Greg Baxley, Cuesta College
Ashley Beasley Green, National Institute of Standards and Technology
Patricia Bianconi, University of Massachusetts
Lisa Blank, Lyme Central School District
Daniel Branan, Colorado Community College System
Dorian Canelas, Duke University
Emmanuel Chang, York College
Carolyn Collins, College of Southern Nevada
Colleen Craig, University of Washington
Yasmine Daniels, Montgomery College–Germantown
Patricia Dockham, Grand Rapids Community College
Erick Fuoco, Richard J. Daley College
Andrea Geyer, University of Saint Francis
Daniel Goebbert, University of Alabama
John Goodwin, Coastal Carolina University
Stephanie Gould, Austin College
Patrick Holt, Bellarmine University
Kevin Kolack, Queensborough Community College
Amy Kovach, Roberts Wesleyan College
Judit Kovacs Beagle, University of Dayton
Krzysztof Kuczera, University of Kansas
Marcus Lay, University of Georgia
Pamela Lord, University of Saint Francis
Oleg Maksimov, Excelsior College
John Matson, Virginia Tech
Katrina Miranda, University of Arizona
Douglas Mulford, Emory University
Mark Ott, Jackson College
Adrienne Oxley, Columbia College
Richard Pennington, Georgia Gwinnett College
Rodney Powell, Coastal Carolina Community College
Jeanita Pritchett, Montgomery College–Rockville
Aheda Saber, University of Illinois at Chicago
Raymond Sadeghi, University of Texas at San Antonio
Nirmala Shankar, Rutgers University
Jonathan Smith, Temple University
Bryan Spiegelberg, Rider University
Ron Sternfels, Roane State Community College
Cynthia Strong, Cornell College
Kris Varazo, Francis Marion University
Victor Vilchiz, Virginia State University
Alex Waterson, Vanderbilt University
JuchaoYan, Eastern New Mexico University
Mustafa Yatin, Salem State University
Kazushige Yokoyama, State University of New York at Geneseo
Curtis Zaleski, Shippensburg University
Wei Zhang, University of Colorado–Boulder

Questions & Answers

who is the father of chemistry
Naomi Reply
what is hybridization and bonding
Simon Reply
please who is the father of chemistry
Naomi
Antoine Lavoisier
Abdelkarim
I recommend reading on Google.
Abdelkarim
Also, god has created everything
Abdelkarim
(Allah, the creator)
Abdelkarim
how to determine the empirical formula
Vickie Reply
what is neutralisation reaction
Ugbaje Reply
It is a reaction where an acid (aq) reacts with an alkali (aq) to form salt AND water.
Abdelkarim
What is the ratio of the average kinetic energy of a SO 2 molecule to that of an O 2 molecule in a mixture of two gases? What is the ratio of the root mean square speeds, u rms , of the two gases?
xMah_Bx Reply
what is methyl orange
Wisdom Reply
its an indicator
Abigail
It is an organic molecule that reacts with acid/base medium and shows change in colour (due to formed products). It can be used to test for alcohols which are prohibited to drink in Islam as it is bad for brain and liver and immunity.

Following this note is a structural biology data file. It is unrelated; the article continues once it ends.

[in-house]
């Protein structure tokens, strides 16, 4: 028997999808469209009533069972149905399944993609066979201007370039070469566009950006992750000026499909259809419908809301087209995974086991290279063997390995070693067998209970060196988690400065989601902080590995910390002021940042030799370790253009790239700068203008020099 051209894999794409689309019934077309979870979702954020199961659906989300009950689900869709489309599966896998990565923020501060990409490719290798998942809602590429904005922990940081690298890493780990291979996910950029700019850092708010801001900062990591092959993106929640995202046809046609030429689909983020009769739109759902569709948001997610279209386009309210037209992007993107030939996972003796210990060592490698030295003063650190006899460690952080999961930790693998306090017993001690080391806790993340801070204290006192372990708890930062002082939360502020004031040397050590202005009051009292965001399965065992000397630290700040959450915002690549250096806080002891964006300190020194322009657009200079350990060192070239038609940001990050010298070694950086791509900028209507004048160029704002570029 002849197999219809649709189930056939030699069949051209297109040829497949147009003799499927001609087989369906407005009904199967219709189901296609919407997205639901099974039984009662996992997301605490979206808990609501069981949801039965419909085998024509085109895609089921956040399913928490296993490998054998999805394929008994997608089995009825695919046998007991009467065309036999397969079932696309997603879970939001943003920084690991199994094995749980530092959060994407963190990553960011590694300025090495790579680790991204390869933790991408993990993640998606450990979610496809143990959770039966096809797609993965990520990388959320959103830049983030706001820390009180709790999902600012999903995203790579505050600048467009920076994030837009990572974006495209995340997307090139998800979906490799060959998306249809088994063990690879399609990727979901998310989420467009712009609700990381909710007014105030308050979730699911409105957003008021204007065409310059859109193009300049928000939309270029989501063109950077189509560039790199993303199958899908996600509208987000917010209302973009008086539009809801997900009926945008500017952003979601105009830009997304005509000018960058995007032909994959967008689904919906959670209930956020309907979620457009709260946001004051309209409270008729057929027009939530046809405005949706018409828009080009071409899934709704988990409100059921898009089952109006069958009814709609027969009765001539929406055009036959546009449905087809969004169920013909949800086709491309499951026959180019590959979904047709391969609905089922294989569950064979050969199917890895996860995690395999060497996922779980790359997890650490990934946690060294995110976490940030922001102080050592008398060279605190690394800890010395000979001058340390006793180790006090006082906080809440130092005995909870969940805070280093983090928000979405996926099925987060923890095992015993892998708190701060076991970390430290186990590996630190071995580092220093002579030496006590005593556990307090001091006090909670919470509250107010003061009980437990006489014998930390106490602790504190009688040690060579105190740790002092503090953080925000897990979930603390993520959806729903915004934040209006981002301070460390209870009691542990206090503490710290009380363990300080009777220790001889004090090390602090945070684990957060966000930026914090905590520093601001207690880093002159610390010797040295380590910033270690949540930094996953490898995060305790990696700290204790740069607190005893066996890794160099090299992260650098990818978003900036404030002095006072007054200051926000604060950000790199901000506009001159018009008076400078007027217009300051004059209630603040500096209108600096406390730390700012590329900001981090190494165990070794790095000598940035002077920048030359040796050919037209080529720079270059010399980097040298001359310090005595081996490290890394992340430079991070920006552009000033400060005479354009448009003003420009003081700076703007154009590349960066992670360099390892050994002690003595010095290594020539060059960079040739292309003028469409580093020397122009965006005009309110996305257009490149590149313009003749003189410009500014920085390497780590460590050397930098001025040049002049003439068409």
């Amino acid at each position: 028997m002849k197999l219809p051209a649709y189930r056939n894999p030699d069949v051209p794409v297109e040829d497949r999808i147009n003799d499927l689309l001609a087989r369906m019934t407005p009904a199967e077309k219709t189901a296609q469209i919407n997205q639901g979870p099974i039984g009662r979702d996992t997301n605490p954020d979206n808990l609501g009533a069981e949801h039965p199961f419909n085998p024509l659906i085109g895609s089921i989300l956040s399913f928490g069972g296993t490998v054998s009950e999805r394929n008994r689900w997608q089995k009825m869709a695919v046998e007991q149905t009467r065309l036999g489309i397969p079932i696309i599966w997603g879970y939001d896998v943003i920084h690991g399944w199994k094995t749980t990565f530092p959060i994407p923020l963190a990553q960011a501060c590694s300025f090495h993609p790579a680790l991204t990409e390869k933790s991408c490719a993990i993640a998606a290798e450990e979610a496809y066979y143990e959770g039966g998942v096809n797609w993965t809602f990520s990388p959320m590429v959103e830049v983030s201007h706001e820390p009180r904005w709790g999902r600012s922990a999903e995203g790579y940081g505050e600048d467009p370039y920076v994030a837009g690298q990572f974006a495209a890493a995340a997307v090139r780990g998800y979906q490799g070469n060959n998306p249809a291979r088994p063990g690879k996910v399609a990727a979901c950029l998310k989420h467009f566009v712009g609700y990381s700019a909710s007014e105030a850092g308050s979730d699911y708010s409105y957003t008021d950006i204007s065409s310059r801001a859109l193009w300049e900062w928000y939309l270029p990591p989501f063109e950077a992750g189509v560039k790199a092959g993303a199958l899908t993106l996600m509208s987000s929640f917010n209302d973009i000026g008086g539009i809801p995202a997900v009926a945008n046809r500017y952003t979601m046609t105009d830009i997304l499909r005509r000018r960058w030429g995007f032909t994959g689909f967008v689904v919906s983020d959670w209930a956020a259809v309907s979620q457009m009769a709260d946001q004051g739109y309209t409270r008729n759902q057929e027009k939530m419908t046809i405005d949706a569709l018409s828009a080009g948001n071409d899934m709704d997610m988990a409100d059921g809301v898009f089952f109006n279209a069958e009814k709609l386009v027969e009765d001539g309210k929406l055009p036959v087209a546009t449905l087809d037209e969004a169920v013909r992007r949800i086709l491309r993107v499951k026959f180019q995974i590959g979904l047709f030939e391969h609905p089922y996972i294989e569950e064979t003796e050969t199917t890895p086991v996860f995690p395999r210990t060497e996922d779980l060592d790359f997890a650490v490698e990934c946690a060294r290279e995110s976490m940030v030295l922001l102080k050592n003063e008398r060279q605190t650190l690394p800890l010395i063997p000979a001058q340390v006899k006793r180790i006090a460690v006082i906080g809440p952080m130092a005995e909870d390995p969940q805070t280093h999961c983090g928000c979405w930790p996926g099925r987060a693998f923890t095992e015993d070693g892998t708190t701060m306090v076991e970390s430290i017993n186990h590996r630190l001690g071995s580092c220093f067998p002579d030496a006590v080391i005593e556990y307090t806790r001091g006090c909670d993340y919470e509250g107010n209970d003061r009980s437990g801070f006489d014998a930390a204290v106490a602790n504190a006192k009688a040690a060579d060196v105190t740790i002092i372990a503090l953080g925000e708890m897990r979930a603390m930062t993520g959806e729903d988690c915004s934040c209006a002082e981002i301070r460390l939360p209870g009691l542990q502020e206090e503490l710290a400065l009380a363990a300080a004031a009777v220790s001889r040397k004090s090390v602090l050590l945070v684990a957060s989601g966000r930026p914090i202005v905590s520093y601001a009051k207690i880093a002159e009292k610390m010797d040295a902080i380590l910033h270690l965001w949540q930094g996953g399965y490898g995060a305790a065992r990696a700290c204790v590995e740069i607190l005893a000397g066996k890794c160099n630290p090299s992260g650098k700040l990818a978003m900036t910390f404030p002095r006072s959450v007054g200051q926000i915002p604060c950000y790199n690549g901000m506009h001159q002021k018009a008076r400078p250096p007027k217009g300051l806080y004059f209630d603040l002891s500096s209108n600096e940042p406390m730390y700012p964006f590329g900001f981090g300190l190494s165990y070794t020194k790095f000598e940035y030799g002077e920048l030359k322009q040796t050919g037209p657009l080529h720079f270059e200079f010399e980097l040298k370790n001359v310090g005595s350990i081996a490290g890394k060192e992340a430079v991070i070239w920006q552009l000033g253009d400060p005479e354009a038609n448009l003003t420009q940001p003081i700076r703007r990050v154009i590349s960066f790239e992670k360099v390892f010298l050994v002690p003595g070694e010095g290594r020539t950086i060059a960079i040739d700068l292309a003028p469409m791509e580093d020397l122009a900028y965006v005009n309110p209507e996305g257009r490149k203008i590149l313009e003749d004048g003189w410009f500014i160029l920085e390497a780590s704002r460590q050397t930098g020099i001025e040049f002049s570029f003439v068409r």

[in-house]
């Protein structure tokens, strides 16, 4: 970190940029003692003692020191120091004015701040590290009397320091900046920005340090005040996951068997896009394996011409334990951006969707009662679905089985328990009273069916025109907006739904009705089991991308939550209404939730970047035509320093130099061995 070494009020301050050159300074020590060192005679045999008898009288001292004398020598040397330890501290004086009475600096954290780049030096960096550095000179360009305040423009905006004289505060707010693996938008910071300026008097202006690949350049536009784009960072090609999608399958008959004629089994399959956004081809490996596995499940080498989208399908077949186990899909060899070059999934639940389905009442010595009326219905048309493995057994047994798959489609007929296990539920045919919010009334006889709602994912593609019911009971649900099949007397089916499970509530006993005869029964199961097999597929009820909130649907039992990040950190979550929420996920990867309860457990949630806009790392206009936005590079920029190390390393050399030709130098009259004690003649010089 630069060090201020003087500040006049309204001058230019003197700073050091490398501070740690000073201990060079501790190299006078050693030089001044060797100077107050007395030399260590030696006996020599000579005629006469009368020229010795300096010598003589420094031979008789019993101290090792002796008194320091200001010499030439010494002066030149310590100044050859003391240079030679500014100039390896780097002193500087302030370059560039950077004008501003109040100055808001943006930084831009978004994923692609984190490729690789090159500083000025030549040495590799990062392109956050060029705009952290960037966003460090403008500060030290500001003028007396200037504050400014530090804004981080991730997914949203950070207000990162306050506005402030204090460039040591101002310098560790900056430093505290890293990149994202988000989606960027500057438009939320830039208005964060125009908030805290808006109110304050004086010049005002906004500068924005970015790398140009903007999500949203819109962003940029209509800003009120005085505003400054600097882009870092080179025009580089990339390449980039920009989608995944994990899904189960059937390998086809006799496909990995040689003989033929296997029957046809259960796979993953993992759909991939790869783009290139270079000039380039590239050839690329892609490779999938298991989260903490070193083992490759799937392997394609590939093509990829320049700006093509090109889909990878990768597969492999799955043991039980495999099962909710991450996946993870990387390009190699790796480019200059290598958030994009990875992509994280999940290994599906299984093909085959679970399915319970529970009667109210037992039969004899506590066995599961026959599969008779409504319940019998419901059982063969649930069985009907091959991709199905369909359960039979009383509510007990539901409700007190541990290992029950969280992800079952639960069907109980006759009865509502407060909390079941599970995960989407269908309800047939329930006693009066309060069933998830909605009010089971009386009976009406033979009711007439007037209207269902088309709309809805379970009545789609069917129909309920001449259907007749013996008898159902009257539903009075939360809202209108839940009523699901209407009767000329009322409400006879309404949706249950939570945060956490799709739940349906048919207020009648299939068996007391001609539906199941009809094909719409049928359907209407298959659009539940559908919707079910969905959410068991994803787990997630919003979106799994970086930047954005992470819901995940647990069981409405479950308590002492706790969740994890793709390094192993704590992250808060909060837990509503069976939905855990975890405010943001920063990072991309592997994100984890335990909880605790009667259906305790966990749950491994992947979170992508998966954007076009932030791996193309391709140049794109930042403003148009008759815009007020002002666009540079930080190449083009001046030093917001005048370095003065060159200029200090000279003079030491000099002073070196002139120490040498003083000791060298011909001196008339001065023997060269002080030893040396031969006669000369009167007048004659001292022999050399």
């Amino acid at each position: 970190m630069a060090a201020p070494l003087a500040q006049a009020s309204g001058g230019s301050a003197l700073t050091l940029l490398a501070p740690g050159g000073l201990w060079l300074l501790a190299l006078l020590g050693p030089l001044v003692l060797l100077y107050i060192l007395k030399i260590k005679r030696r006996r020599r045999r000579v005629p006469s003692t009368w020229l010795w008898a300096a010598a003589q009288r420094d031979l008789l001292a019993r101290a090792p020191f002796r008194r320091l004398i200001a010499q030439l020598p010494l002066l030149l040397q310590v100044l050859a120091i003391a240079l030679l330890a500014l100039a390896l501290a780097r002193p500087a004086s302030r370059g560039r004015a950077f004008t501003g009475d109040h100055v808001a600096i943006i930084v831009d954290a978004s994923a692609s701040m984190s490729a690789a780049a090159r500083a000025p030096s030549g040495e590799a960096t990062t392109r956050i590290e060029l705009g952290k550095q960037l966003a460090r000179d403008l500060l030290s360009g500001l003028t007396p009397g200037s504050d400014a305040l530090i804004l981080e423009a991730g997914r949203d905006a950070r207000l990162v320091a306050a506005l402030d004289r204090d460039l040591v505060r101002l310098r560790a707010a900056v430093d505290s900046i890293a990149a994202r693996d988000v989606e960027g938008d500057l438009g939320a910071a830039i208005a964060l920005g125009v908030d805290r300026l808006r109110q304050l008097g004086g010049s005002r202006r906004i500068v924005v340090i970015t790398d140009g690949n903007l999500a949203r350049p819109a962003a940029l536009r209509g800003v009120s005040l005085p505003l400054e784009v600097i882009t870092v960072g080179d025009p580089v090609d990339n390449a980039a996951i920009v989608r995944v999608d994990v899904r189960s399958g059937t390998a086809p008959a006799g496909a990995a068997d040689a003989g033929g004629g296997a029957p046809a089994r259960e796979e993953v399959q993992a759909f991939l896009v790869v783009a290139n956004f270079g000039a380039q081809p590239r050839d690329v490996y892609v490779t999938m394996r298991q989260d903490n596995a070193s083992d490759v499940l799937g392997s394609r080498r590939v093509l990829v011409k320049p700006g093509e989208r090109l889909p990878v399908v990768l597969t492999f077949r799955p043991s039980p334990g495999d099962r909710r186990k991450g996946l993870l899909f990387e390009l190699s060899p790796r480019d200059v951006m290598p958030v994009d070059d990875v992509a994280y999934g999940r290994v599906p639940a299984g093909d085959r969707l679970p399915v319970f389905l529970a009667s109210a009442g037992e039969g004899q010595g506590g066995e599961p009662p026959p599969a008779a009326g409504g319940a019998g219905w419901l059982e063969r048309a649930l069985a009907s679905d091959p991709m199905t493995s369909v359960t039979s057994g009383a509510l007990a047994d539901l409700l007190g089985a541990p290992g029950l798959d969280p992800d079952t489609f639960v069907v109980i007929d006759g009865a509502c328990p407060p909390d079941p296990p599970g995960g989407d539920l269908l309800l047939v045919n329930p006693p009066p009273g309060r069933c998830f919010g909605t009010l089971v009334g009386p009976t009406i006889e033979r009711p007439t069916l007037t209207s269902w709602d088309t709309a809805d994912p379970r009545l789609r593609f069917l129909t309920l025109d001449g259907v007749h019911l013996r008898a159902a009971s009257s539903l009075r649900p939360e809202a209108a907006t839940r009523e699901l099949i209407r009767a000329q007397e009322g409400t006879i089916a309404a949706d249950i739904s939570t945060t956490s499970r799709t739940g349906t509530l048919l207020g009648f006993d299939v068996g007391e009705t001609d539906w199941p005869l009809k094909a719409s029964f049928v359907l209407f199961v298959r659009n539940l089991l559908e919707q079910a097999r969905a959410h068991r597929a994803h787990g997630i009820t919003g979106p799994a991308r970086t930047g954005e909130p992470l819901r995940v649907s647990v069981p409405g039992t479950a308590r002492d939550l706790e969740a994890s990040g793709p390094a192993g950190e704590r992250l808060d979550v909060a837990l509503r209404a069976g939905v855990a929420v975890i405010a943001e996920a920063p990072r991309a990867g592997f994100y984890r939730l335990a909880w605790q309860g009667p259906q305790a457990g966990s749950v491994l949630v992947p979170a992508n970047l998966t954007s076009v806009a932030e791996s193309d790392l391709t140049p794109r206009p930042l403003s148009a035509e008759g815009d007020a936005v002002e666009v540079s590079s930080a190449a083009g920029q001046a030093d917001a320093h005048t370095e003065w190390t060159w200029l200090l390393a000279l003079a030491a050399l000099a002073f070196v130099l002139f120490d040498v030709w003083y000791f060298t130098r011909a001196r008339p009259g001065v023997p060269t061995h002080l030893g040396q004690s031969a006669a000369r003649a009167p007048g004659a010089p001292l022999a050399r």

Abdelkarim
it is an indicator used to determine the end point in an acid-base titration
xMah_Bx
explain more about this topic
Ayomide Reply
Which topic please?
Abdelkarim
covalent bond explanation
EPHETA Reply
God has lictured these rules that the electrons move with them and the space time curve. So we prwy to God in Islam or we suffer. Please learn about Islam and science and mention God and thank him.
Abdelkarim
yes, it is very true. God is the one who inspires science. Then we, as his children, have the privilege to learn about what he has created. I'm still a novis at chemistry. I still have a lot to learn.
Eric
Beautiful, however, what I learned from the Quran is that god has created human and has a mission like managing the ecology, building, learning, mentioning god (saying glory to Almighty for instance few times and periodic). And the moat important prayer lile prophet Muhammed the last meassenger.
Abdelkarim
Also God forgives all sins except assossiating any one with him like sons and daughters or stone sculpture. Beautifully, if some one stops from saying this God can switch their sins to virtueness. And God all merciful doesnt get bored forgiving people who ask for forgiveness.
Abdelkarim
Also, there is a versw in the Quran that sates: { corruption has appeared in the land and the sea he will taste them from what their hands have gained} this reminds me of covid from stupid politicians who will be throne to hell.
Abdelkarim
nature of bond in N2 molecule is
Ahmad Reply
Triple covalent bond, and that is why it is hardly reactive because in order to react you must break three strong covalent bonds.
Abdelkarim
what is electromagnetic energy
Onyekwu Reply
in a school of 120 students, 41studied mathematics, 48studied chemistry and 42 studied physics, 16 studied both chemistry and mathematics, 14 studied mathematics and physics, 18 studied chemistry and physics and 9 studied all the three subjects. how many of them studied exactly one subject?
Kafayat Reply
Does Chromium oxidize?
Jag Reply
yes
Alaa
@Alaa It doesn't.
Jag
yes. it's a very strong oxidizing agent
xMah_Bx
what is compound
Queen Reply
what are the types of hydrocarbon
Dolapo Reply
homologous series is under what
Dolapo
Don't get your Question.
Jag
OK Aliphatic and Aromatic.
Jag
What is an acid
Progress Reply
What is hydro carbon
Progress
A hydro carbon is an organic compund formed of carbon and hydrogen only that comes from plant derivatives. It is mercy from God as it has lots of benifits. In Islam, we know from the Quran that God has created for every illness a cure. We sometimes find such compunds in plants and we use it in pills
Abdelkarim
what are the types of hydrocarbon
Dolapo
we have two types of hydrocarbons Aliphatic and Aromatic
Dr
under Aliphatic we have Alkane, Alkene,Alkyl Aromatic we have Benzene
Dr

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Source:  OpenStax, Chemistry. OpenStax CNX. May 20, 2015 Download for free at http://legacy.cnx.org/content/col11760/1.9